Speech Therapy for Down Syndrome is quite Unique
Children with Down Syndrome are truly unique in the way that they communicate and interact. Treating these children can often be difficult because this syndrome involves so many different developmental domains, such as:
- Anatomical and physical differences, such as low tone and a high narrow palate relative to tongue size.
- Typically, there can be a high desire for social-emotional interaction.
- Motor planning limitations such as weak posture and low strength can occur but at the same time a child can have a highly functional vocabulary of gestures.
- Strong receptive language skills are often common alongside limited expressive language.
- There can also be reduced or fluctuating hearing.
It makes sense that 1) because this population is different and 2) because Down Syndrome is common enough, that there would be strategies for speech therapy for Down Syndrome that take these unique characteristics into consideration.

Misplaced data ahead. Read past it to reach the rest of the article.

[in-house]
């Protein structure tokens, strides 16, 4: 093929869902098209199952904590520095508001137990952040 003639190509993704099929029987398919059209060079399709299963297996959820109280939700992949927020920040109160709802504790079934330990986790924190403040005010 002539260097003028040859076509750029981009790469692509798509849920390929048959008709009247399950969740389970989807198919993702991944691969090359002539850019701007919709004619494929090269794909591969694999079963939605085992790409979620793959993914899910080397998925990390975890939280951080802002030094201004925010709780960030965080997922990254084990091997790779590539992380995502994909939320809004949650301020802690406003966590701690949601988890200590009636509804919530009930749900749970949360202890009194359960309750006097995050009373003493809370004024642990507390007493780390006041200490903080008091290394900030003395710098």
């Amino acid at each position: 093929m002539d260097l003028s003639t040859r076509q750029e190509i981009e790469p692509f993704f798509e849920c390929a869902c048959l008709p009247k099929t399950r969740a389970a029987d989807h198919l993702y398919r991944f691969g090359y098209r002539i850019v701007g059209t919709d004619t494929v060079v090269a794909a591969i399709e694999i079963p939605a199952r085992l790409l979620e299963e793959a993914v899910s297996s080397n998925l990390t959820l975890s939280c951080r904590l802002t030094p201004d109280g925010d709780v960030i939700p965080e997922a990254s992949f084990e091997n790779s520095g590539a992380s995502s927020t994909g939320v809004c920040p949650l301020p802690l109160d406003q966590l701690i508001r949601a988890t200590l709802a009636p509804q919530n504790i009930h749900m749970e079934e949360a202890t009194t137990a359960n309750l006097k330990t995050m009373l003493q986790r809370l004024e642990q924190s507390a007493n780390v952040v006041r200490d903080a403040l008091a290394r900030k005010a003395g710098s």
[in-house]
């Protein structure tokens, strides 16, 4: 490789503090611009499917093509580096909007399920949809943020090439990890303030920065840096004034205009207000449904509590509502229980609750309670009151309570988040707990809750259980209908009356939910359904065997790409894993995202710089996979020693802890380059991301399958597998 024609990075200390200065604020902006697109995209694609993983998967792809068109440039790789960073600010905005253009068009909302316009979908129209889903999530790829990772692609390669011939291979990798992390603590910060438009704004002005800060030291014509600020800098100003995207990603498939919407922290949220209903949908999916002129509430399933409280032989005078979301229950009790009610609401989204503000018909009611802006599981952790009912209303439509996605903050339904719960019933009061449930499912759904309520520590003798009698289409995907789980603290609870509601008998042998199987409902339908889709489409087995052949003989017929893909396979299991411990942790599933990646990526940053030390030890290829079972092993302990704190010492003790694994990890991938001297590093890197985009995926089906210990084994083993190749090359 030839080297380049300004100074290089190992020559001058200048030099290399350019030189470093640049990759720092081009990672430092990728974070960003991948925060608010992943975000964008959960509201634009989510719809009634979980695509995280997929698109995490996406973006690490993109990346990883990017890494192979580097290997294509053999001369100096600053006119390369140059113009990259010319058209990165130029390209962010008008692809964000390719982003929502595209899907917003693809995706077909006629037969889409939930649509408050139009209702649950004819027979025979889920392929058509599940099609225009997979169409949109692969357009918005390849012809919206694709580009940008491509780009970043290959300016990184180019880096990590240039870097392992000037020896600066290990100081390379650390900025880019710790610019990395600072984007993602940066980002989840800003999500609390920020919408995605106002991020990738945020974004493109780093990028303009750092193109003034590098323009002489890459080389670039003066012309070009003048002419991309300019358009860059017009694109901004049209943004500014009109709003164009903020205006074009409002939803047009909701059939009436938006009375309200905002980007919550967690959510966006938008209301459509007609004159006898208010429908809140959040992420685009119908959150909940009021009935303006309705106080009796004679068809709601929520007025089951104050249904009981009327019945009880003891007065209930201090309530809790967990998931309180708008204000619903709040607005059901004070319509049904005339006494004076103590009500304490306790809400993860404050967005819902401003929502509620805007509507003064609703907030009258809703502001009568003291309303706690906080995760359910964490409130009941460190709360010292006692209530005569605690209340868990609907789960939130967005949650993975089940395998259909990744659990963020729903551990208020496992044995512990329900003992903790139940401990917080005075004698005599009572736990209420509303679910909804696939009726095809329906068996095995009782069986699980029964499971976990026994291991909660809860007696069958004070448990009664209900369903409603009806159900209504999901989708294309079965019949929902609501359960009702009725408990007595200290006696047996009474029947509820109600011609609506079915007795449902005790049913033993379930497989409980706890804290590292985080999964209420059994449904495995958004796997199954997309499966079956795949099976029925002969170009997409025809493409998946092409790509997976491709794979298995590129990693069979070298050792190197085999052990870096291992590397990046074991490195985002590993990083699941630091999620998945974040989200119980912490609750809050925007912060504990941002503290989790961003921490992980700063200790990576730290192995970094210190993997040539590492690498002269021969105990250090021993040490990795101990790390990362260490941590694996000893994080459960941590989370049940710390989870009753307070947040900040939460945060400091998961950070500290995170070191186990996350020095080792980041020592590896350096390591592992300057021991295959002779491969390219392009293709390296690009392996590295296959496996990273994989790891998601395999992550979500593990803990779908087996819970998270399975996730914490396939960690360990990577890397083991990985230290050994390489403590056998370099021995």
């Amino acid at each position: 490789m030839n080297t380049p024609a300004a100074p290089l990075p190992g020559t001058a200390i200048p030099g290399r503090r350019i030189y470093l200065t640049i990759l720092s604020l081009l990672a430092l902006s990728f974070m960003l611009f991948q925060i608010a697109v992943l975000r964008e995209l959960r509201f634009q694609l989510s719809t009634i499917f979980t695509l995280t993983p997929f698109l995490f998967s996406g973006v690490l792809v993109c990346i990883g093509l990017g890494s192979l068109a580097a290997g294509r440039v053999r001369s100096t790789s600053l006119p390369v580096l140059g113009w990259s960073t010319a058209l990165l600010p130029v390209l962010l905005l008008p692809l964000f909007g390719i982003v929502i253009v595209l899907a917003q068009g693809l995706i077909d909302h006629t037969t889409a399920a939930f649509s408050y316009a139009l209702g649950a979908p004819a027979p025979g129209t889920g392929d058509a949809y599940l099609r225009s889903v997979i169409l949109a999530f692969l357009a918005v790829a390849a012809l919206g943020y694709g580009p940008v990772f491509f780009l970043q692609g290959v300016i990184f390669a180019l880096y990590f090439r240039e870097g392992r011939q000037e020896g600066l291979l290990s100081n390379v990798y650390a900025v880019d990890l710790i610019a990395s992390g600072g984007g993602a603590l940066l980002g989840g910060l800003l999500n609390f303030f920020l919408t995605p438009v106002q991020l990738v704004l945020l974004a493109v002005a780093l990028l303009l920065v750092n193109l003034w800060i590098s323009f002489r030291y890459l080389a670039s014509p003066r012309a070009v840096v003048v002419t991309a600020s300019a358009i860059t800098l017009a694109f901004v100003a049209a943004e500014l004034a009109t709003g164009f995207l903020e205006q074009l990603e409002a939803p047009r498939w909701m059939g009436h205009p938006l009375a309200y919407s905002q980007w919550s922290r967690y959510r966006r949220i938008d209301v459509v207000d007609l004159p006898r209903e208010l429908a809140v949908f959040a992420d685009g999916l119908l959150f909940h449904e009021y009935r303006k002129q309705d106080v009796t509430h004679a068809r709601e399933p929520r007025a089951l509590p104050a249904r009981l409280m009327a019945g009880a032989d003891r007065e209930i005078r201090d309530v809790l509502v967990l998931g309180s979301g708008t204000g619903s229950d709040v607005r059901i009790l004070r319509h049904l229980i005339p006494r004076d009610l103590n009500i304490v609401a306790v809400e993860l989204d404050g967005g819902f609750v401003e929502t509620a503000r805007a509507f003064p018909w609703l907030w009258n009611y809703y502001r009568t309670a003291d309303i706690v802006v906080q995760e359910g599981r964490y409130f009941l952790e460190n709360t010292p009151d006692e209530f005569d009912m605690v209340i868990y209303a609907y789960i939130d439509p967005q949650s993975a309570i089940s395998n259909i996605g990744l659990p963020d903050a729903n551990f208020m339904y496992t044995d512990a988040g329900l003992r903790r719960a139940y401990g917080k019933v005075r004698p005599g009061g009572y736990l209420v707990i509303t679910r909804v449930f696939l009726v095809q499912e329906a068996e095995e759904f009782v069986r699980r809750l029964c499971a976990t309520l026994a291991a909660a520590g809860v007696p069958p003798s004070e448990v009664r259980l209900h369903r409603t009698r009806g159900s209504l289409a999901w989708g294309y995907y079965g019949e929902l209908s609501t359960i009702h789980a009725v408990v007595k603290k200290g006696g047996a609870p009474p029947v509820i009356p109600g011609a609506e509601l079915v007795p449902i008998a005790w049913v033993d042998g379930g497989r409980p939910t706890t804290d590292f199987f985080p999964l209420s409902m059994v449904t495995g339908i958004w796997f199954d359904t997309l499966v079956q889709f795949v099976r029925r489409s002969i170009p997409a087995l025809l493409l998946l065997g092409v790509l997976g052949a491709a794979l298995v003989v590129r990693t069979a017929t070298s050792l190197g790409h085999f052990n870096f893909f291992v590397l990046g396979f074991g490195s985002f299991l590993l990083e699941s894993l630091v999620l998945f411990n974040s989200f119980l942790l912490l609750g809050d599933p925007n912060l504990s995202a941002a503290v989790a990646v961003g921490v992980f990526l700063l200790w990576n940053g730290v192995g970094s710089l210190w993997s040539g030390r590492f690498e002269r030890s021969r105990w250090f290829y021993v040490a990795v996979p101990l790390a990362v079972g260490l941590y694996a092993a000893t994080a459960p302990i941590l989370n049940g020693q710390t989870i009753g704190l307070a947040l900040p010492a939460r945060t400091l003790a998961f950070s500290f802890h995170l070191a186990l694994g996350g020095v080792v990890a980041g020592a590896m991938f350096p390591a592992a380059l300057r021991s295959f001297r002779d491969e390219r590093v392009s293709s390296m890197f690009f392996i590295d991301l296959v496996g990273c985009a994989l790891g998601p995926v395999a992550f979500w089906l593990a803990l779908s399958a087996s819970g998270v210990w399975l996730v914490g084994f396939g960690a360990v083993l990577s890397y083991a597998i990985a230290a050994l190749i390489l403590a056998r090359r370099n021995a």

This is where Total Communication comes in. Total Communication basically means:
This could include signing, visual manipulatives, as well as voice output devices. The point is that many communication strategies, when used together, produce much greater results.
And here’s why: In studies of vocabulary, children with Down Syndrome not only experience a later start to vocabulary acquisition but slower growth over time.
With regards to language development, early milestones are nearly equal, while peers with typical development develop rapidly after 12 months.
So, it makes sense to not limit our students with Down Syndrome to one communication modality. They truly are unique, and require a variety of interaction options to perform to the best of their abilities. Using this chart, we see that, depending on your goal, different communication outputs or combinations of communication would result in very different outcomes.
If you want to learn more about this topic and also want continuing education, check out our course: Language Intervention for School-age Children with Down Syndrome